Review: The Grave, by James Heneghan

The Grave, James Heneghan

This is another St. Patrick’s Day find, as it was the only YA book that popped up in our catalog under “Ireland”. The cover art is atrocious, but I’m always vaguely interested in books about Ireland, so I picked it up.

It was the right choice. Tom Mullen, a Liverpudlian foster kid, falls into a mysterious mass grave in 20th-century Liverpool and wakes up in Achill, an island off the west coast of Ireland, in the midst of the potato famine. This is of course a pretty bad place to find oneself, but Tom does swimmingly: within minutes he’s rescued one of the townspeople from drowning and is hailed as a hero (possibly of a supernatural order). Oddly enough, the kid he’s rescued is pretty much his doppelganger, which lends some credence in the villagers’ minds to the “supernatural” theory. Tom bunks with the Monaghans for a few days, befriends the oldest Monaghan brother, Brendan, who is disabled and reminds Tom of his co-foster-kid back home. He also falls in love with Hannah, the Monaghan daughter. He gets shunted back and forth between 1840s Ireland and 1970s Liverpool, facing tragedy and historically accurate hardship in both places, until he finally learns why he was sent back in time–and, in the process, learns valuable lessons about family and friendship (of course). I won’t reveal the ending, because it actually surprised me, and it’d be a shame for you to miss out on it.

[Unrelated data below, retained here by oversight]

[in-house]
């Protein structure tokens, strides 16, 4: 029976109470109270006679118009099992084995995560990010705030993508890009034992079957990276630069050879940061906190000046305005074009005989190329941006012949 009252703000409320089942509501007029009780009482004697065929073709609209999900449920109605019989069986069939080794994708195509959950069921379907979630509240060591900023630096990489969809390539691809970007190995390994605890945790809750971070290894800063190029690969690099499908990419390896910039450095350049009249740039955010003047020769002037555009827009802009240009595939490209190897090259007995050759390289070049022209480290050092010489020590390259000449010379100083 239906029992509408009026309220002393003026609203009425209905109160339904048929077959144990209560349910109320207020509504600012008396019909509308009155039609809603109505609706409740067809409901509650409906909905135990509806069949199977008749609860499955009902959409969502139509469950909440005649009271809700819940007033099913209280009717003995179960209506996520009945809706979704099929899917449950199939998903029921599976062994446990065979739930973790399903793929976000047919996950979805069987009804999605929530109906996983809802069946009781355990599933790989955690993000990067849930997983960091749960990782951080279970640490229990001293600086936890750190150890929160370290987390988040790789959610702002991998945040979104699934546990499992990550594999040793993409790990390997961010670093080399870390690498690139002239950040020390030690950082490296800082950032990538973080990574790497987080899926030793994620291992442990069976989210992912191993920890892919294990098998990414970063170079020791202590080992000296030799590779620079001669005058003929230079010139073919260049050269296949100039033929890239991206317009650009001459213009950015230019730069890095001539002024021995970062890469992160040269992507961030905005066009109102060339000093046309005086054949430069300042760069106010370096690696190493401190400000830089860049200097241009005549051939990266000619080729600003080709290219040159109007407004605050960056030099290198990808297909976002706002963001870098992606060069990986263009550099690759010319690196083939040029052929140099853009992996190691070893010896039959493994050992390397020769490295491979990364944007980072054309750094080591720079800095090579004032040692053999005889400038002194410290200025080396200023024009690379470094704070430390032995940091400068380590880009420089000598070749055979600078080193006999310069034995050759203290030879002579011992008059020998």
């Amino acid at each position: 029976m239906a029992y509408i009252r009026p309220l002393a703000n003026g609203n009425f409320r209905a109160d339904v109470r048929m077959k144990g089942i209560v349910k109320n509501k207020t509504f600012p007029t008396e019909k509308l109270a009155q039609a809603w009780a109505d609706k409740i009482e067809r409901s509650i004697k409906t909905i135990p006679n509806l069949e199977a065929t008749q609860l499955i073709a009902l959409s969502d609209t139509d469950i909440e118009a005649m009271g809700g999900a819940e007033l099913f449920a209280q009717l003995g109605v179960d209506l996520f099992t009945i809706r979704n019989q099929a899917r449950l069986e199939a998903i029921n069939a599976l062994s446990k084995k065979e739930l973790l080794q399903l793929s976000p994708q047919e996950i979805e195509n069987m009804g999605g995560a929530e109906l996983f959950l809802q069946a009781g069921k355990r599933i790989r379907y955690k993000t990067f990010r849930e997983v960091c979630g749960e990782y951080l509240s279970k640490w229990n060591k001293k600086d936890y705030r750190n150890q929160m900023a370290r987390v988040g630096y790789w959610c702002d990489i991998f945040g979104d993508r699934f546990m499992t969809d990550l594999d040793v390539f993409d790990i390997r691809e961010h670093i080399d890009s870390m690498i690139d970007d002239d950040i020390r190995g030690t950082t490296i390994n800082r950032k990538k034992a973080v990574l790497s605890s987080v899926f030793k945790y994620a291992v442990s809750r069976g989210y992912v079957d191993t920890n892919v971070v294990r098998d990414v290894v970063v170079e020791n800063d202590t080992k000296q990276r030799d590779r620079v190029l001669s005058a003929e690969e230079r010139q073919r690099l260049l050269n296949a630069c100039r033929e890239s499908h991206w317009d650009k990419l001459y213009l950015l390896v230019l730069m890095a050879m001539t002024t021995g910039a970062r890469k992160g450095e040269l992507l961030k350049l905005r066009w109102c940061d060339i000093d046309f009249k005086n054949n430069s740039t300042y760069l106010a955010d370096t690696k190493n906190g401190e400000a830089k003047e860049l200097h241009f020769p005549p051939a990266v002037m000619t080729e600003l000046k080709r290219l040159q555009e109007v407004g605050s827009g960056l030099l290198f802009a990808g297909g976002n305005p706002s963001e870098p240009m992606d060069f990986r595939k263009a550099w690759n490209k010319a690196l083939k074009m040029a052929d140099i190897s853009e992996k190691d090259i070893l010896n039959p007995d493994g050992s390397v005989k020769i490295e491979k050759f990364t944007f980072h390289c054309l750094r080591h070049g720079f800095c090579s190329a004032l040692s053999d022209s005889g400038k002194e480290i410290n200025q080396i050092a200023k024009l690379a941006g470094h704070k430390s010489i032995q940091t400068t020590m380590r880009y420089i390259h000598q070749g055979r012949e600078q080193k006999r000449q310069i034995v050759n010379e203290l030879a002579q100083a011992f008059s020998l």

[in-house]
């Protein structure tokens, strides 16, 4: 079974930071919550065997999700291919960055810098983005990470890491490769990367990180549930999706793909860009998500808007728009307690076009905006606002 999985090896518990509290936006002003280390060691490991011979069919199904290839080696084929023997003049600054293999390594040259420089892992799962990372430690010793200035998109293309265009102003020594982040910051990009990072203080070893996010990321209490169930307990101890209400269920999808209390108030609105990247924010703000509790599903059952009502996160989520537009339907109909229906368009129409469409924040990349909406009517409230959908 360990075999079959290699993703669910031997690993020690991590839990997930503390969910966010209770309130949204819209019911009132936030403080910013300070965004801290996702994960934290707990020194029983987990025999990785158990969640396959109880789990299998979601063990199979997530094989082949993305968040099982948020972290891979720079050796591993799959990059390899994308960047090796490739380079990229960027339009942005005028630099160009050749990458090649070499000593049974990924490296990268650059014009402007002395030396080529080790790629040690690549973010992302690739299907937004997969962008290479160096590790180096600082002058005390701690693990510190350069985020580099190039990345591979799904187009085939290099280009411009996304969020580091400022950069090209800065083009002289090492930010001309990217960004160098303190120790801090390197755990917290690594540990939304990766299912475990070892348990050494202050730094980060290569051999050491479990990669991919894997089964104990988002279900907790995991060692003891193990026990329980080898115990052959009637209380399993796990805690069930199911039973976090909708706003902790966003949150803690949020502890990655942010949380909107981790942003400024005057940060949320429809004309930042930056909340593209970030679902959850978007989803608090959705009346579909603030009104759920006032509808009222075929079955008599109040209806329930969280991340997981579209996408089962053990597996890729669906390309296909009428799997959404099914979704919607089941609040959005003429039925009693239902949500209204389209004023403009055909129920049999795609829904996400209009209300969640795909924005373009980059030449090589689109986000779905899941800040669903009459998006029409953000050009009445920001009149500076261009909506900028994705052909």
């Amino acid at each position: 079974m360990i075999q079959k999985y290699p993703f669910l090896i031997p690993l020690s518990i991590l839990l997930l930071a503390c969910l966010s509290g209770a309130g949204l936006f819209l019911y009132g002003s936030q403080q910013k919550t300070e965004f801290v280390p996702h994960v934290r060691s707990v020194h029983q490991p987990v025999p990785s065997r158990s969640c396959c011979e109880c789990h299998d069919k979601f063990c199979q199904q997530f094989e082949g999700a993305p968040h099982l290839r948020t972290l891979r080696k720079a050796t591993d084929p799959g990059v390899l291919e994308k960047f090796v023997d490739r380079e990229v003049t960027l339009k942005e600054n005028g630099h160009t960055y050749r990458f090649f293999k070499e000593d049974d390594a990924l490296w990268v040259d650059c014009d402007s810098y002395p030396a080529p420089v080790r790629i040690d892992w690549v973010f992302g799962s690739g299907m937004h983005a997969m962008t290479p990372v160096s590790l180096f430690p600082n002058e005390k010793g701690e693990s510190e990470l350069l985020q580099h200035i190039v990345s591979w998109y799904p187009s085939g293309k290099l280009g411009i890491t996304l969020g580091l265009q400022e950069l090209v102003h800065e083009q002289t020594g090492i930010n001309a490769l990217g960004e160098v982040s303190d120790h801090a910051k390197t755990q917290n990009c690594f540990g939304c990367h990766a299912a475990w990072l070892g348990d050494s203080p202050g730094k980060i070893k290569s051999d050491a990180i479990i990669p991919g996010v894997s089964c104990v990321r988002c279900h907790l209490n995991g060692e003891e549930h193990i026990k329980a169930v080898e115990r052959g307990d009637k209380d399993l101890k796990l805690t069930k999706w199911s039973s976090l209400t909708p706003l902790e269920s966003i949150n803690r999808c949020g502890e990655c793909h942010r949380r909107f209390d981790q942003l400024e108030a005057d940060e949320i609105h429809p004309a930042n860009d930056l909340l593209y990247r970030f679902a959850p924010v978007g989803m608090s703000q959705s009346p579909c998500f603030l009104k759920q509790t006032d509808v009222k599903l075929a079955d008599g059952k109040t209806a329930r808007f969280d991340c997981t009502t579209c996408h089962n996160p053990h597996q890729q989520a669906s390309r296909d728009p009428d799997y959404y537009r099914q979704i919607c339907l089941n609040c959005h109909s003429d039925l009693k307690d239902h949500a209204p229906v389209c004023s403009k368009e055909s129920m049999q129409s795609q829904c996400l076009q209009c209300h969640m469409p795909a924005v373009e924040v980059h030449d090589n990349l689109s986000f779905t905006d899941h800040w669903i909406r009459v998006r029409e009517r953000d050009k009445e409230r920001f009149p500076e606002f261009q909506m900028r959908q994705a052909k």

The problem I had with this book—and it’s relatively minor—is that Tom sounds much older than he is. He’s only supposed to be twelve or thirteen, but his attitudes and vocabulary and interests seem at least three or four years older, and it’s kind of disconcerting. Obviously he’s supposed to be more worldly than your average adolescent, what with being a foster kid and all, but this goes beyond what can be accounted for by his status. I really enjoyed his voice and the writing generally, but in my head, Tom had to be fifteen to make it work.

In short: A well-written and compelling time-travel story. Its somewhat clichéd ending and message don’t detract from the power of the famine scenes, so it works in the end.

Read it if you like: Snarky British teenagers; the potato famine

Don’t take my word for it: Reader Rabid, Reading Matters

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